nederlandse taal
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Poetry International Web
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I could, of course,
walk to your house
and die on its step.

Warm from your bed,
mistaking my rattling
teeth for the milk

you’d open the door
in pink slippers
and find me lying there

with one eye open.


I spy . . . the last star
to disappear
through a giant curler in your hair.


In your absence
which is the rest of my life
and unlike Archimedes

who calculated the earth’s mass
in grains of sand

I will devote my sentence
to counting the minutes
as they fall

through the hourglass of your days.


The cat idles on my chest.
I hold your letter up to the sky.

How to decipher
your feline y’s, crucified t’s
open-topped a’s and o’s?

The cloudy watermark
becomes a woman’s face.


I want you close before I go.
I want you in the fire’s glow
then outside in the graveyard’s dirt.

I want you where the tide is low
and the sea’s lips barely part
for breath to say “I told you so.”

I want you close before I go.


I’ve made you my password.
Your name lets me in each day,
your name and your age.

Absurd, how these plastic keys
diminish you, stay silent
when your name is played

and how easily, without knowing,
you let me in each day.


Once I whispered in your ear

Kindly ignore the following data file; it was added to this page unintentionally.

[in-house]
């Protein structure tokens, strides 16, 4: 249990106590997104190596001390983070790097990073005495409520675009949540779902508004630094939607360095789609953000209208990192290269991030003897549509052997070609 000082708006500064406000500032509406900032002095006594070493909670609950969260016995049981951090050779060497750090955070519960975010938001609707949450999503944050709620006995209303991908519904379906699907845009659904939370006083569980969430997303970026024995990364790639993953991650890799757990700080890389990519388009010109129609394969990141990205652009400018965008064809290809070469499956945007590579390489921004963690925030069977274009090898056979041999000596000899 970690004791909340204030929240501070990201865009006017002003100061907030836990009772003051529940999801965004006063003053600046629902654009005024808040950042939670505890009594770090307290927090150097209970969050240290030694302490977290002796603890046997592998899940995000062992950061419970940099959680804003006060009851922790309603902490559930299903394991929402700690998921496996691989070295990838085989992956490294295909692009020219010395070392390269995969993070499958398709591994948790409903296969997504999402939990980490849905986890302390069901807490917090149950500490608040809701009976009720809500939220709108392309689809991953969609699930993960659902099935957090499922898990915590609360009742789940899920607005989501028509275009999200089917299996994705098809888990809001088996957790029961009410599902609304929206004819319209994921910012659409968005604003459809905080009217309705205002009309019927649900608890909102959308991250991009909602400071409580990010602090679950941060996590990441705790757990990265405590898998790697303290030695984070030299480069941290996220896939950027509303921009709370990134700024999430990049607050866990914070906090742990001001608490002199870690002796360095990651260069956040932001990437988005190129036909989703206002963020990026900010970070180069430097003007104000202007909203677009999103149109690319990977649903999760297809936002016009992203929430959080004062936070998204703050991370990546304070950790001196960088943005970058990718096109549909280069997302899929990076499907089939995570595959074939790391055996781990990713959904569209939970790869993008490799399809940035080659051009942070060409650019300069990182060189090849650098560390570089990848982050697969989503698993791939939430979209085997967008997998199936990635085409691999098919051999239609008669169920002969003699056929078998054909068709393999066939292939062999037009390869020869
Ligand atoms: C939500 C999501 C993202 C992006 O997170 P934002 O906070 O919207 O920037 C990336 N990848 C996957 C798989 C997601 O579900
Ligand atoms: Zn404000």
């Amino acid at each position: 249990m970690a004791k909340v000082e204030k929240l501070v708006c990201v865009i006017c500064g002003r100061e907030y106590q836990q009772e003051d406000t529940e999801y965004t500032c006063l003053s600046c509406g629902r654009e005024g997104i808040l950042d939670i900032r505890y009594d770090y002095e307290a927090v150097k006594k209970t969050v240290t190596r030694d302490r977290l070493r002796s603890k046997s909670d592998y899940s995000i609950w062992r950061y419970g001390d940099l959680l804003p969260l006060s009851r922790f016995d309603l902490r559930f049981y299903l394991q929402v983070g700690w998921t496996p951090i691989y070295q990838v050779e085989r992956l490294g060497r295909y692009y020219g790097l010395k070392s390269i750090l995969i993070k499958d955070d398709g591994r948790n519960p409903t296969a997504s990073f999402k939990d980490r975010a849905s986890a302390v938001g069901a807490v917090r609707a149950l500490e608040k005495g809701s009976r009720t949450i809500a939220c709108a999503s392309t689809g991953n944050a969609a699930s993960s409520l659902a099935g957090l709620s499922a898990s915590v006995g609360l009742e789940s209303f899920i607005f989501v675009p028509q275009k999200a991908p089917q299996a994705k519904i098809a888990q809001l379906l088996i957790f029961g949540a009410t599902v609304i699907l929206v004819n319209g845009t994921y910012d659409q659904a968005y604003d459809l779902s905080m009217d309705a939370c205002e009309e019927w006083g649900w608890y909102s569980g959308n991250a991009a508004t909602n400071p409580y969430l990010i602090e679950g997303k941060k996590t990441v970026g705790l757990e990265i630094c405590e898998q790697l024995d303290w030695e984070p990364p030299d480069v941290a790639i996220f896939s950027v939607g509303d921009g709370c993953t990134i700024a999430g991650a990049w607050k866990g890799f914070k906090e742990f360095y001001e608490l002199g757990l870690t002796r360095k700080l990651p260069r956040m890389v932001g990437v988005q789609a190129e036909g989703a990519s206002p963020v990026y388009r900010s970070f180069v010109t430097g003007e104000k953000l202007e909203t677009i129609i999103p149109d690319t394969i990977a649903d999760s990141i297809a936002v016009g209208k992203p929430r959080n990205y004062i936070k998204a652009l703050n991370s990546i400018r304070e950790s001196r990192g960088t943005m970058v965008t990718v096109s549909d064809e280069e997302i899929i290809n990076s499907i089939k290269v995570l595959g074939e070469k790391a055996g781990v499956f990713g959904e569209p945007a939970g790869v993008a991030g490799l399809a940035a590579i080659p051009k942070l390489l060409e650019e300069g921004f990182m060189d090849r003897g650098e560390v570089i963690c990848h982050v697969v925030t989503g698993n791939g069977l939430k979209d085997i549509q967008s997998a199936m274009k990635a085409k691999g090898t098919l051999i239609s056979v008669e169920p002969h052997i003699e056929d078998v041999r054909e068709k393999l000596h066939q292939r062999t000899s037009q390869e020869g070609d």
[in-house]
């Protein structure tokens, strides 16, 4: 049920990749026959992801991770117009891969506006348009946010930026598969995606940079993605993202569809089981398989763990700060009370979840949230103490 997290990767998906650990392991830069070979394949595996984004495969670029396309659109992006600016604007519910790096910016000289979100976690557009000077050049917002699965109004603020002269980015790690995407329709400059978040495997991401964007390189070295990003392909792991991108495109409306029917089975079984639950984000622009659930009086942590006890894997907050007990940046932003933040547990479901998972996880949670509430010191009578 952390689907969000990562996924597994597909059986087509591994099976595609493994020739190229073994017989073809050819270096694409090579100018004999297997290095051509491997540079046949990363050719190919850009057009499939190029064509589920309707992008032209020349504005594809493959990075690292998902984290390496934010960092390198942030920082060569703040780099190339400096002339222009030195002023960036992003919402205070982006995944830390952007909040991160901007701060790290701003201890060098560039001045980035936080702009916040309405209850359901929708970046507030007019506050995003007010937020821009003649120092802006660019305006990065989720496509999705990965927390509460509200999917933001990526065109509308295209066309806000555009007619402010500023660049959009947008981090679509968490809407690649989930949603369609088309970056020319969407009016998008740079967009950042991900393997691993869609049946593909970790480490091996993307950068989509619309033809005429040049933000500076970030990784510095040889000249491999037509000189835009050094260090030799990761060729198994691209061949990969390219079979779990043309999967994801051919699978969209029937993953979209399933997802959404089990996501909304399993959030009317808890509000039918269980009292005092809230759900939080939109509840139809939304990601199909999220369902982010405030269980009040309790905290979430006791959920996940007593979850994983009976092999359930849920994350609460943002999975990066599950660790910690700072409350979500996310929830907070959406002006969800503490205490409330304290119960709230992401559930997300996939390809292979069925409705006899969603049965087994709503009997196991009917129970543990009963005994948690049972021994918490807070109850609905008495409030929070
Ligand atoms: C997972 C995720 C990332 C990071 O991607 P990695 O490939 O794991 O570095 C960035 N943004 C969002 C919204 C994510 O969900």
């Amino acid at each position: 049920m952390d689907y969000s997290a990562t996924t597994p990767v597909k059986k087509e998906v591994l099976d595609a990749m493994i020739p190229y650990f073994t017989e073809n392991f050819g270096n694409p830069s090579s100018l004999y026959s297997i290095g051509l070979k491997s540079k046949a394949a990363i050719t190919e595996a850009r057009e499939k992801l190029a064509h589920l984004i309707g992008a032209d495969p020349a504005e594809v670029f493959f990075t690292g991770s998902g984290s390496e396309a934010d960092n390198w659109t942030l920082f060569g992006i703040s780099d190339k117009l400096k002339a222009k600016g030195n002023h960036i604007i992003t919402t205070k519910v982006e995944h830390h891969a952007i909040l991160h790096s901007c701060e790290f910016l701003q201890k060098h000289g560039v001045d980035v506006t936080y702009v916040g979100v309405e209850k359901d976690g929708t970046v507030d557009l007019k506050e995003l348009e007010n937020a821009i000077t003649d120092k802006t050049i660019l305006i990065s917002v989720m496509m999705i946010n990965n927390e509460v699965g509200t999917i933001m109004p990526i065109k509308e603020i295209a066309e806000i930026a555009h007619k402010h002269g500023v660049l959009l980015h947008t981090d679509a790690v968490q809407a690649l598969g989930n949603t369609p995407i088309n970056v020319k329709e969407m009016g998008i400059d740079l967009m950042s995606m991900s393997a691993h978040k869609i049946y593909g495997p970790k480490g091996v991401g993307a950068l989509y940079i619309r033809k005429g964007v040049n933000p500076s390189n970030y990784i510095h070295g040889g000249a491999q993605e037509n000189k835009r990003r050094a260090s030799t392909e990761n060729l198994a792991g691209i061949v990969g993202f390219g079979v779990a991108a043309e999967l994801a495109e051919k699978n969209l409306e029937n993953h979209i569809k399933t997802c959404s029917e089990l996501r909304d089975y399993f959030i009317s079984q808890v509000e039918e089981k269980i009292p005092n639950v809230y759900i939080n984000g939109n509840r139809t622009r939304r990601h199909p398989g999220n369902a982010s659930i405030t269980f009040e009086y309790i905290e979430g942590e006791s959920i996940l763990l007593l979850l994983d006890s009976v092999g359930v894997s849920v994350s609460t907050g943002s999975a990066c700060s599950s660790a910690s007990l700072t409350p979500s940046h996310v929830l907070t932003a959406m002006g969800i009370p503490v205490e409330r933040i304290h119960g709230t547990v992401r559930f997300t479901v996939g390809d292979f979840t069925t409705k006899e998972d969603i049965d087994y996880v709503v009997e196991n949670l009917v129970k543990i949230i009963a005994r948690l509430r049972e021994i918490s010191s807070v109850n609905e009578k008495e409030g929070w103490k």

in the shrubbery of a summer.

I even bought you a ring.
That was something.
Can you hear me singing

at the kiss-gate still,
at the sea wall?
Did we meet at all?


Here’s something cold for you –
the intelligence of water.
(I should like to see you shiver).

Lay down in its equation.
It will soon work you out,
intricately at first, then harder

lifting your back from the bed
so you’re half-fish, half-woman.

Years after you’ve surfaced
shivering, golden, I’ll be here,
student of the river

the cold pool where you lay.


It must have happened years ago,
this light between us, this hurt.  
I want you close before I go.


In the fire’s glow,
in the graveyard’s dirt,
where the tide is low . . .


Who will console this room
now that you’ve come and gone?

The wind in the chimney?
The smouldering grate?

The last star
in its universe burns

then disappears.